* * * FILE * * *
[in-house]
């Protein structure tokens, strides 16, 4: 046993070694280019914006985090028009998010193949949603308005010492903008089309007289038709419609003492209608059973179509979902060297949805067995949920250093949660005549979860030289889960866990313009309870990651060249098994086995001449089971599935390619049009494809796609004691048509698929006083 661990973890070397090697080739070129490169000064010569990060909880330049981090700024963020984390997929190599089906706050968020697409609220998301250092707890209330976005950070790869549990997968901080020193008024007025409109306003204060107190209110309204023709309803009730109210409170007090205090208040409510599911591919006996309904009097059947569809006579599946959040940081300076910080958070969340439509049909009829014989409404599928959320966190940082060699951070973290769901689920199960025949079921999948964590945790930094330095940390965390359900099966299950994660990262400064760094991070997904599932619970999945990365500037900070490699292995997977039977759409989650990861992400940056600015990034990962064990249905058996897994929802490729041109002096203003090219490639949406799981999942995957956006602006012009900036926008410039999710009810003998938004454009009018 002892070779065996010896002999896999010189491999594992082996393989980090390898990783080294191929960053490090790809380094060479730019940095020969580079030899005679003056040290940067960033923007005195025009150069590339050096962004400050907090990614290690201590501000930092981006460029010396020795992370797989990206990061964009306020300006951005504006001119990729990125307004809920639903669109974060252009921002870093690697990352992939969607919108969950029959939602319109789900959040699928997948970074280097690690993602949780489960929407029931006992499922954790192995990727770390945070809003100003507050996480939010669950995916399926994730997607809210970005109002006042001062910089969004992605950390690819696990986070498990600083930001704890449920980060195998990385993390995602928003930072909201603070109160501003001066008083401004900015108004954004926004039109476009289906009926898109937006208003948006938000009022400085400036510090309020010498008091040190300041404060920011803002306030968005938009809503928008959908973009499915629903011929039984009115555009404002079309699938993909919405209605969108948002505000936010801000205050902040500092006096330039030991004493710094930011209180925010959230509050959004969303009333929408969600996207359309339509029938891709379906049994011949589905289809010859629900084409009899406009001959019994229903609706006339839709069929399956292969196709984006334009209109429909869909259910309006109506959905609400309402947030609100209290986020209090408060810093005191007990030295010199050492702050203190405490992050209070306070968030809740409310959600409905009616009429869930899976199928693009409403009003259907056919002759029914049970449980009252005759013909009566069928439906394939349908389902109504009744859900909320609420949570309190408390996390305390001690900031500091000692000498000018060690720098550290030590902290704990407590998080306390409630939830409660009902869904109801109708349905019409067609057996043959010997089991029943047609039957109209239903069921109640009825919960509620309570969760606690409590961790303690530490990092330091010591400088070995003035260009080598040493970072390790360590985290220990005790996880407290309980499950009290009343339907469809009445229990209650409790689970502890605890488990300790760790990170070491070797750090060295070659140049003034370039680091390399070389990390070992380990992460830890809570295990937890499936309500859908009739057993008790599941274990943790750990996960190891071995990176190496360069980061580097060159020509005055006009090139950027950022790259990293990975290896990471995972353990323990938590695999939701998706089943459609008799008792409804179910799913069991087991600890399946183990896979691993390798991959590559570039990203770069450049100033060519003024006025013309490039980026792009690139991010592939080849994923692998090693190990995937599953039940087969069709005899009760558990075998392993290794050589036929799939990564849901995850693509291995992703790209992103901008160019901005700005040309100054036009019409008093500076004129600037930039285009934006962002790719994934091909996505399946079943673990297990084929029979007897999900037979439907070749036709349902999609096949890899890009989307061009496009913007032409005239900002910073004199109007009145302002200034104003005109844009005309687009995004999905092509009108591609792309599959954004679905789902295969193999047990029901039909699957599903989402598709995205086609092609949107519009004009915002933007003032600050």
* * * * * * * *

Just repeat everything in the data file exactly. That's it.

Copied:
[in-house]
């Protein structure tokens, strides 16, 4: 046993070694280019914006985090028009998010193949949603308005010492903008089309007289038709419609003492209608059973179509979902060297949805067995949920250093949660005549979860030289889960866990313009309870990651060249098994086995001449089971599935390619049009494809796609004691048509698929006083 661990973890070397090697080739070129490169000064010569990060909880330049981090700024963020984390997929190599089906706050968020697409609220998301250092707890209330976005950070790869549990997968901080020193008024007025409109306003204060107190209110309204023709309803009730109210409170007090205090208040409510599911591919006996309904009097059947569809006579599946959040940081300076910080958070969340439509049909009829014989409404599928959320966190940082060699951070973290769901689920199960025949079921999948964590945790930094330095940390965390359900099966299950994660990262400064760094991070997904599932619970999945990365500037900070490699292995997977039977759409989650990861992400940056600015990034990962064990249905058996897994929802490729041109002096203003090219490639949406799981999942995957956006602006012009900036926008410039999710009810003998938004454009009018 002892070779065996010896002999896999010189491999594992082996393989980090390898990783080294191929960053490090790809380094060479730019940095020969580079030899005679003056040290940067960033923007005195025009150069590339050096962004400050907090990614290690201590501000930092981006460029010396020795992370797989990206990061964009306020300006951005504006001119990729990125307004809920639903669109974060252009921002870093690697990352992939969607919108969950029959939602319109789900959040699928997948970074280097690690993602949780489960929407029931006992499922954790192995990727770390945070809003100003507050996480939010669950995916399926994730997607809210970005109002006042001062910089969004992605950390690819696990986070498990600083930001704890449920980060195998990385993390995602928003930072909201603070109160501003001066008083401004900015108004954004926004039109476009289906009926898109937006208003948006938000009022400085400036510090309020010498008091040190300041404060920011803002306030968005938009809503928008959908973009499915629903011929039984009115555009404002079309699938993909919405209605969108948002505000936010801000205050902040500092006096330039030991004493710094930011209180925010959230509050959004969303009333929408969600996207359309339509029938891709379906049994011949589905289809010859629900084409009899406009001959019994229903609706006339839709069929399956292969196709984006334009209109429909869909259910309006109506959905609400309402947030609100209290986020209090408060810093005191007990030295010199050492702050203190405490992050209070306070968030809740409310959600409905009616009429869930899976199928693009409403009003259907056919002759029914049970449980009252005759013909009566069928439906394939349908389902109504009744859900909320609420949570309190408390996390305390001690900031500091000692000498000018060690720098550290030590902290704990407590998080306390409630939830409660009902869904109801109708349905019409067609057996043959010997089991029943047609039957109209239903069921109640009825919960509620309570969760606690409590961790303690530490990092330091010591400088070995003035260009080598040493970072390790360590985290220990005790996880407290309980499950009290009343339907469809009445229990209650409790689970502890605890488990300790760790990170070491070797750090060295070659140049003034370039680091390399070389990390070992380990992460830890809570295990937890499936309500859908009739057993008790599941274990943790750990996960190891071995990176190496360069980061580097060159020509005055006009090139950027950022790259990293990975290896990471995972353990323990938590695999939701998706089943459609008799008792409804179910799913069991087991600890399946183990896979691993390798991959590559570039990203770069450049100033060519003024006025013309490039980026792009690139991010592939080849994923692998090693190990995937599953039940087969069709005899009760558990075998392993290794050589036929799939990564849901995850693509291995992703790209992103901008160019901005700005040309100054036009019409008093500076004129600037930039285009934006962002790719994934091909996505399946079943673990297990084929029979007897999900037979439907070749036709349902999609096949890899890009989307061009496009913007032409005239900002910073004199109007009145302002200034104003005109844009005309687009995004999905092509009108591609792309599959954004679905789902295969193999047990029901039909699957599903989402598709995205086609092609949107519009004009915002933007003032600050």